Brexit bites as retail sector takes stock

There are growing concerns over the rising threat of major shortages in UK retail outlets amid new figures which showed more than 6% of retail businesses couldn’t get the materials, goods or services they needed from within the UK in mid-August.

The figures from the Office for National Statistics prompted one senior analyst to say shoppers had been left stymied by shortages last month.

The ONS said department stores suffered the most with 18.3% of their goods inaccessible, followed by clothing stores at 11.1%.

Another 8.9% of firms could get what they needed but had to change suppliers or find alternative solutions in order to do so. Over 22% of food stores reported this.

Food store sales fell 1.2%, as more easing of hospitality rules meant we did more of our eating and drinking out of the house. Social spending rose at the same time.

Sales for the month in non-food stores fell 1% and are now 0.4% lower than pre-pandemic levels (February 2020). This was driven by falls in department stores (down 3.7% and 5% below pre-pandemic levels).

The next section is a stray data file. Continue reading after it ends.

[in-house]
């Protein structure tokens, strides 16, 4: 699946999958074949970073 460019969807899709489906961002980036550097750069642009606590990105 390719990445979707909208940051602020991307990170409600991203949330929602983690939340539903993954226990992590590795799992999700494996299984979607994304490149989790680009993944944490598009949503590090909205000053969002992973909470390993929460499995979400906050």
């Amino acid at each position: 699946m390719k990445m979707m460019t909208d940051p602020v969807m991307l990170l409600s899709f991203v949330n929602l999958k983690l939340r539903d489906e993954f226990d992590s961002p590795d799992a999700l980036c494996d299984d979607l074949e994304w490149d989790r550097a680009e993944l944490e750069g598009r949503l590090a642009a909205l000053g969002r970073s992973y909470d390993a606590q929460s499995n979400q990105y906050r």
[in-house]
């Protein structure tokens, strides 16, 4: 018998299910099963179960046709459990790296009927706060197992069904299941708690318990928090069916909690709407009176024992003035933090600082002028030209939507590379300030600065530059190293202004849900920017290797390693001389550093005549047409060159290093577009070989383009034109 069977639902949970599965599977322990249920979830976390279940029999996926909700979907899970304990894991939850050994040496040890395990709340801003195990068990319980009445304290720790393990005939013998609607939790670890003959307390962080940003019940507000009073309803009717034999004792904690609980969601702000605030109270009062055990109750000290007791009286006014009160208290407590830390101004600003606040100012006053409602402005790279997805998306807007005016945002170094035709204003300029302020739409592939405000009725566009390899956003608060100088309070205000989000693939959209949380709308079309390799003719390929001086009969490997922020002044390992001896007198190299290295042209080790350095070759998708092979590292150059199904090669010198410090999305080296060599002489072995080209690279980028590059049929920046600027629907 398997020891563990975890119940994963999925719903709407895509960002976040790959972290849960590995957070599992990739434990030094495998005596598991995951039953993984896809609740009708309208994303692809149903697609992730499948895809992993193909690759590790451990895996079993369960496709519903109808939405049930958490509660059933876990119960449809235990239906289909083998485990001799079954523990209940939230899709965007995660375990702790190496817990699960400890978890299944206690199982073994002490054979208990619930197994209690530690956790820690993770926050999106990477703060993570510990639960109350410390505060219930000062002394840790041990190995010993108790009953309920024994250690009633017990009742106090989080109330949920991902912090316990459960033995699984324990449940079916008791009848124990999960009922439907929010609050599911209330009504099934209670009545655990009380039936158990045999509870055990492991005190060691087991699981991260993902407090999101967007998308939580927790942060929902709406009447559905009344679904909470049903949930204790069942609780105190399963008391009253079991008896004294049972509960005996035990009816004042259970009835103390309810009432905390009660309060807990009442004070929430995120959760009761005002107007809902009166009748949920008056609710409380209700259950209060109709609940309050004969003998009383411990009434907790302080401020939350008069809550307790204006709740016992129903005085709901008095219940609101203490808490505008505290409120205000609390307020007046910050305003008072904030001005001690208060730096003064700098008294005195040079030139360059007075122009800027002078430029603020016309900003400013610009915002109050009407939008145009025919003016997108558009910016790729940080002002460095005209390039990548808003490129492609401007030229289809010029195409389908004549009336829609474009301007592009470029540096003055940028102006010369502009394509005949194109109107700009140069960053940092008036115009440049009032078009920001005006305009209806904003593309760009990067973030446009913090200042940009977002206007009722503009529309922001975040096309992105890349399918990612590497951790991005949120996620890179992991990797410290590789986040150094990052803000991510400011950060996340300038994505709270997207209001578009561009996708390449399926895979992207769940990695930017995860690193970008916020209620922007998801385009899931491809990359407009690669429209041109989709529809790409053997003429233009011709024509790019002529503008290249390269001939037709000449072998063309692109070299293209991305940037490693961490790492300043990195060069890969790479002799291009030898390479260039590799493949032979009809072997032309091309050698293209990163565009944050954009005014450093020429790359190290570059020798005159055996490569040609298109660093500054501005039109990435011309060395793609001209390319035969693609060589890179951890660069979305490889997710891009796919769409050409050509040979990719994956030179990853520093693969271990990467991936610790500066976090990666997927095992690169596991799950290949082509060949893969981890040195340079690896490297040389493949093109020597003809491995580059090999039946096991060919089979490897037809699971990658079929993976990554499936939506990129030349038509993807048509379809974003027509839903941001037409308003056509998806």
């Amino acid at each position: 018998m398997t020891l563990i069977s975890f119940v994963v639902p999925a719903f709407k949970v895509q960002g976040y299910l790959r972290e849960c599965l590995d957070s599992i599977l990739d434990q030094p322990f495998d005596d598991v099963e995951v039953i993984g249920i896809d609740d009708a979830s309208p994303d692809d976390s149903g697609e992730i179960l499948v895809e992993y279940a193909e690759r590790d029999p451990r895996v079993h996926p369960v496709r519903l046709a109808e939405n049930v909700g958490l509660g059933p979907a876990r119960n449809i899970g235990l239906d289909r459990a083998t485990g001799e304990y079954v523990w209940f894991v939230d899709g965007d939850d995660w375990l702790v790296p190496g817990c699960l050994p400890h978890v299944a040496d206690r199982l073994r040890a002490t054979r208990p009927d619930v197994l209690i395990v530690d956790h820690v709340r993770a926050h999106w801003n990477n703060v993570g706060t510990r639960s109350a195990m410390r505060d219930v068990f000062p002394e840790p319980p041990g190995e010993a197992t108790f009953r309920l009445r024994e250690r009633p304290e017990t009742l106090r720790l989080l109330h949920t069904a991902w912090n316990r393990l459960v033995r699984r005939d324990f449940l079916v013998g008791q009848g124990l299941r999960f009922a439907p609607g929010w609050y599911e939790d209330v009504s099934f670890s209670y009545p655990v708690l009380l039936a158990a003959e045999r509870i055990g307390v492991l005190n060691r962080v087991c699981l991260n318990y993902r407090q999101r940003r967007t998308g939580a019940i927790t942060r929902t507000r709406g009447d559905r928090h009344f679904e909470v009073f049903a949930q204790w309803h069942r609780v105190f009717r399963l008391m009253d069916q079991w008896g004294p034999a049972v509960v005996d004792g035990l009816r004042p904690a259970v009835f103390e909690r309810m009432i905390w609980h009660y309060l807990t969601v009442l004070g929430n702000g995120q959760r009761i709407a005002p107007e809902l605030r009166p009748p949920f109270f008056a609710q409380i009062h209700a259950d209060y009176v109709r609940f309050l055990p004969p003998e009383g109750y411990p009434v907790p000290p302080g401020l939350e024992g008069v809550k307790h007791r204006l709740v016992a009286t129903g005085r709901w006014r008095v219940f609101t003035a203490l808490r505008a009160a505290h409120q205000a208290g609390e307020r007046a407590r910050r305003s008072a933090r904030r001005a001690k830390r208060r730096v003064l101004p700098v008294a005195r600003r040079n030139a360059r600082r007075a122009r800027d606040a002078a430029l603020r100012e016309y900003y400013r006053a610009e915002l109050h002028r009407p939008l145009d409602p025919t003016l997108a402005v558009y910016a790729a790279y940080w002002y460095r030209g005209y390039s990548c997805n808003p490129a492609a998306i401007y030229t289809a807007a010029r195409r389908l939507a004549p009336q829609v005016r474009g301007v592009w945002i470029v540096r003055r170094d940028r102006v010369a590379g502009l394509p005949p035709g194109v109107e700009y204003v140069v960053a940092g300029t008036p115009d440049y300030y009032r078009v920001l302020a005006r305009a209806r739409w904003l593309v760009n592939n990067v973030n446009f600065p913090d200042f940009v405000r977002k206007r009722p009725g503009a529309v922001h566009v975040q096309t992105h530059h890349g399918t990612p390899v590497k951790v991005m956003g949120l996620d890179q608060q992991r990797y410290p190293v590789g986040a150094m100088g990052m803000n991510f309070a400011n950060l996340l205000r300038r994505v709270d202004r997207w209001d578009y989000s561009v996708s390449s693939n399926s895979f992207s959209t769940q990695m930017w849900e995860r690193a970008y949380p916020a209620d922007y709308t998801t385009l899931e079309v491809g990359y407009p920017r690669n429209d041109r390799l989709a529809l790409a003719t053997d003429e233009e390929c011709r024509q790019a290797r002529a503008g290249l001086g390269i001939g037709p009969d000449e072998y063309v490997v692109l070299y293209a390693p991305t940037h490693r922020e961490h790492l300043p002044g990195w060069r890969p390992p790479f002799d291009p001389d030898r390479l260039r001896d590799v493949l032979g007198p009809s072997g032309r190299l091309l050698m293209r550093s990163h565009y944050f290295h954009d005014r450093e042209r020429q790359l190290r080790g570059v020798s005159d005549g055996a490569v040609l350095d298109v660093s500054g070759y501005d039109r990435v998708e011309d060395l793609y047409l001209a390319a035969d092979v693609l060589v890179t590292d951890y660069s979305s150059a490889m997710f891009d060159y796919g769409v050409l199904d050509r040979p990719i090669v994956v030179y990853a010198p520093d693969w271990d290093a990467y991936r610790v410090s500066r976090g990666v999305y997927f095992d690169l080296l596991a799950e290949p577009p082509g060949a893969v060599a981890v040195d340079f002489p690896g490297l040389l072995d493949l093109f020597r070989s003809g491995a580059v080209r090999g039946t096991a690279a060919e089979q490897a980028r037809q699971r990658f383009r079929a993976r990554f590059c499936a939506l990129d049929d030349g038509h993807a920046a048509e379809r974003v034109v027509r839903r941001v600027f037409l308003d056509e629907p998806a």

Overall, retail sales fell another 0.9% in August, after dropping 2.8% in July. However, sales volumes were 4.6% higher than their pre-pandemic levels. The proportion of retail sales taking place online rose to 27.1% – compared to 19.7% before the pandemic.

Sarah Coles, personal finance analyst, Hargreaves Lansdown said the situation did not look set to improve in the short term.

“Shoppers and shops were stymied by shortages in August,” she explained. “Keeping the shelves full was a real battle, especially for department stores, which is one reason why we spent less in these stores in August. Supermarkets had a fight on their hands to keep supply chains flowing, but the might of these retailers meant they were able to track down alternative suppliers so we could keep filling our trolleys.

“Our passion for the big shop dimmed slightly in August, as we rediscovered our passion for a big night out. We spent more in bars and restaurants and bought 1.2% less in food stores than in July. However, there are signs that life hasn’t entirely returned to normal, and we’re still spending more time raiding the fridge and parking ourselves on the sofa, because we’re still buying 3.4% more in supermarkets than before the pandemic.”

“Given so many of us holidayed at home, and in the rain, this year, it’s not surprising that we splashed the cash in stores like computer retailers and sports equipment shops,” added Coles. “Sales here are up 4.5% from before the pandemic. However, there are signs that shortages were an issue here too, because sales were down 1.2% in the month.”

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